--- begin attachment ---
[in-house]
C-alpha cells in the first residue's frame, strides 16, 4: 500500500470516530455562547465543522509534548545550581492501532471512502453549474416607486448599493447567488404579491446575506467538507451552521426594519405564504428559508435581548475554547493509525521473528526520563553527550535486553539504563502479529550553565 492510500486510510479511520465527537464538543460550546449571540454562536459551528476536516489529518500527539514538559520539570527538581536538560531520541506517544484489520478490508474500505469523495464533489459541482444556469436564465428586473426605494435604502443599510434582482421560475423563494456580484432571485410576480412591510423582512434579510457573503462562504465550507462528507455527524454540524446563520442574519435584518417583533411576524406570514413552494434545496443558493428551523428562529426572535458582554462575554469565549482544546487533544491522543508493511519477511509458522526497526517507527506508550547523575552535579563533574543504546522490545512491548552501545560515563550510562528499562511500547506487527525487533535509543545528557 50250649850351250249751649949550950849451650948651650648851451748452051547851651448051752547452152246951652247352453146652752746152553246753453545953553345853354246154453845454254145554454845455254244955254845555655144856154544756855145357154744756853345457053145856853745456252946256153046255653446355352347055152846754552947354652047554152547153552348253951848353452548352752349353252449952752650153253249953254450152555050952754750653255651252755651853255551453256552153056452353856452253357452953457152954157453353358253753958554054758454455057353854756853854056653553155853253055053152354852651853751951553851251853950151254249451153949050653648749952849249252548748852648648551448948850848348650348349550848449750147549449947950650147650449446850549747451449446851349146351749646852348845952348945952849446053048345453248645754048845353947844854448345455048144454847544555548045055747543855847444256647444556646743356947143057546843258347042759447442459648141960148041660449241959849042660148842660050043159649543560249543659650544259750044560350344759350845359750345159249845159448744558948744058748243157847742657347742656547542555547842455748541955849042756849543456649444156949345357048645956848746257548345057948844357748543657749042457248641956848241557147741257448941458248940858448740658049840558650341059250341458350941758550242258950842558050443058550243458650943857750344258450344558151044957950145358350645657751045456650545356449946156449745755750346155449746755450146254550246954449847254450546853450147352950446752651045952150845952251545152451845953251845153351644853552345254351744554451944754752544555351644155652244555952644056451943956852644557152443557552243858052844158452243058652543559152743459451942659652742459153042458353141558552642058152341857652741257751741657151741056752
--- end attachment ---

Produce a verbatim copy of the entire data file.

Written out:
[in-house]
C-alpha cells in the first residue's frame, strides 16, 4: 500500500470516530455562547465543522509534548545550581492501532471512502453549474416607486448599493447567488404579491446575506467538507451552521426594519405564504428559508435581548475554547493509525521473528526520563553527550535486553539504563502479529550553565 492510500486510510479511520465527537464538543460550546449571540454562536459551528476536516489529518500527539514538559520539570527538581536538560531520541506517544484489520478490508474500505469523495464533489459541482444556469436564465428586473426605494435604502443599510434582482421560475423563494456580484432571485410576480412591510423582512434579510457573503462562504465550507462528507455527524454540524446563520442574519435584518417583533411576524406570514413552494434545496443558493428551523428562529426572535458582554462575554469565549482544546487533544491522543508493511519477511509458522526497526517507527506508550547523575552535579563533574543504546522490545512491548552501545560515563550510562528499562511500547506487527525487533535509543545528557 50250649850351250249751649949550950849451650948651650648851451748452051547851651448051752547452152246951652247352453146652752746152553246753453545953553345853354246154453845454254145554454845455254244955254845555655144856154544756855145357154744756853345457053145856853745456252946256153046255653446355352347055152846754552947354652047554152547153552348253951848353452548352752349353252449952752650153253249953254450152555050952754750653255651252755651853255551453256552153056452353856452253357452953457152954157453353358253753958554054758454455057353854756853854056653553155853253055053152354852651853751951553851251853950151254249451153949050653648749952849249252548748852648648551448948850848348650348349550848449750147549449947950650147650449446850549747451449446851349146351749646852348845952348945952849446053048345453248645754048845353947844854448345455048144454847544555548045055747543855847444256647444556646743356947143057546843258347042759447442459648141960148041660449241959849042660148842660050043159649543560249543659650544259750044560350344759350845359750345159249845159448744558948744058748243157847742657347742656547542555547842455748541955849042756849543456649444156949345357048645956848746257548345057948844357748543657749042457248641956848241557147741257448941458248940858448740658049840558650341059250341458350941758550242258950842558050443058550243458650943857750344258450344558151044957950145358350645657751045456650545356449946156449745755750346155449746755450146254550246954449847254450546853450147352950446752651045952150845952251545152451845953251845153351644853552345254351744554451944754752544555351644155652244555952644056451943956852644557152443557552243858052844158452243058652543559152743459451942659652742459153042458353141558552642058152341857652741257751741657151741056752